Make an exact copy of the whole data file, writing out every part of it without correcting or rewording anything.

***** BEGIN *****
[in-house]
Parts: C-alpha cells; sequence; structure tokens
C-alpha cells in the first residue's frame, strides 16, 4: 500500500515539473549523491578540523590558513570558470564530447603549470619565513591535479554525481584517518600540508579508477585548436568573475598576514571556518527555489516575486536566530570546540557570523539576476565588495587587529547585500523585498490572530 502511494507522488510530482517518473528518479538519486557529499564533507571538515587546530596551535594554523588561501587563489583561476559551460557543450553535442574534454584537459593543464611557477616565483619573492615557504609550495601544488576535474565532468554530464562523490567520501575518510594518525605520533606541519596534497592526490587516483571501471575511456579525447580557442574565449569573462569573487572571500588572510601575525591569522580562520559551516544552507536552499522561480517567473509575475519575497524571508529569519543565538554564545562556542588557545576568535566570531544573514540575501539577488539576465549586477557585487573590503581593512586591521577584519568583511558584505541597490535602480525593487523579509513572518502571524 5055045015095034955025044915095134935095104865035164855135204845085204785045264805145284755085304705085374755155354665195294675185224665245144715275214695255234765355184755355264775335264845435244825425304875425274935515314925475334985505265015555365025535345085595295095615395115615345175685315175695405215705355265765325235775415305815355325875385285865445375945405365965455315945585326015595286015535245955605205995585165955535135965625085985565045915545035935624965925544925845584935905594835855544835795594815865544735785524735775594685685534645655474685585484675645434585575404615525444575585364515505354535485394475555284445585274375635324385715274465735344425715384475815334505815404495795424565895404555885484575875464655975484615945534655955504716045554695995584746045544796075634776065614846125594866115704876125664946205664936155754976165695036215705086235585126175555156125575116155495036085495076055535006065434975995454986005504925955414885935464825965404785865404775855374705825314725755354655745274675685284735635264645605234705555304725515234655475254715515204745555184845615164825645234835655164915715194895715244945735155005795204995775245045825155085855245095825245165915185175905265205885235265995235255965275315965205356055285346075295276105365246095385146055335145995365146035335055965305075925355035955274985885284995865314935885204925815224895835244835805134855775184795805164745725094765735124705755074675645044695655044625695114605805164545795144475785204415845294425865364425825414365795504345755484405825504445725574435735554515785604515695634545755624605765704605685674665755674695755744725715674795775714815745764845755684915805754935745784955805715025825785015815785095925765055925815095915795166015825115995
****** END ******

[in-house]
Parts: C-alpha cells; sequence; structure tokens
C-alpha cells in the first residue's frame, strides 16, 4: 500500500515539473549523491578540523590558513570558470564530447603549470619565513591535479554525481584517518600540508579508477585548436568573475598576514571556518527555489516575486536566530570546540557570523539576476565588495587587529547585500523585498490572530 502511494507522488510530482517518473528518479538519486557529499564533507571538515587546530596551535594554523588561501587563489583561476559551460557543450553535442574534454584537459593543464611557477616565483619573492615557504609550495601544488576535474565532468554530464562523490567520501575518510594518525605520533606541519596534497592526490587516483571501471575511456579525447580557442574565449569573462569573487572571500588572510601575525591569522580562520559551516544552507536552499522561480517567473509575475519575497524571508529569519543565538554564545562556542588557545576568535566570531544573514540575501539577488539576465549586477557585487573590503581593512586591521577584519568583511558584505541597490535602480525593487523579509513572518502571524 5055045015095034955025044915095134935095104865035164855135204845085204785045264805145284755085304705085374755155354665195294675185224665245144715275214695255234765355184755355264775335264845435244825425304875425274935515314925475334985505265015555365025535345085595295095615395115615345175685315175695405215705355265765325235775415305815355325875385285865445375945405365965455315945585326015595286015535245955605205995585165955535135965625085985565045915545035935624965925544925845584935905594835855544835795594815865544735785524735775594685685534645655474685585484675645434585575404615525444575585364515505354535485394475555284445585274375635324385715274465735344425715384475815334505815404495795424565895404555885484575875464655975484615945534655955504716045554695995584746045544796075634776065614846125594866115704876125664946205664936155754976165695036215705086235585126175555156125575116155495036085495076055535006065434975995454986005504925955414885935464825965404785865404775855374705825314725755354655745274675685284735635264645605234705555304725515234655475254715515204745555184845615164825645234835655164915715194895715244945735155005795204995775245045825155085855245095825245165915185175905265205885235265995235255965275315965205356055285346075295276105365246095385146055335145995365146035335055965305075925355035955274985885284995865314935885204925815224895835244835805134855775184795805164745725094765735124705755074675645044695655044625695114605805164545795144475785204415845294425865364425825414365795504345755484405825504445725574435735554515785604515695634545755624605765704605685674665755674695755744725715674795775714815745764845755684915805754935745784955805715025825785015815785095925765055925815095915795166015825115995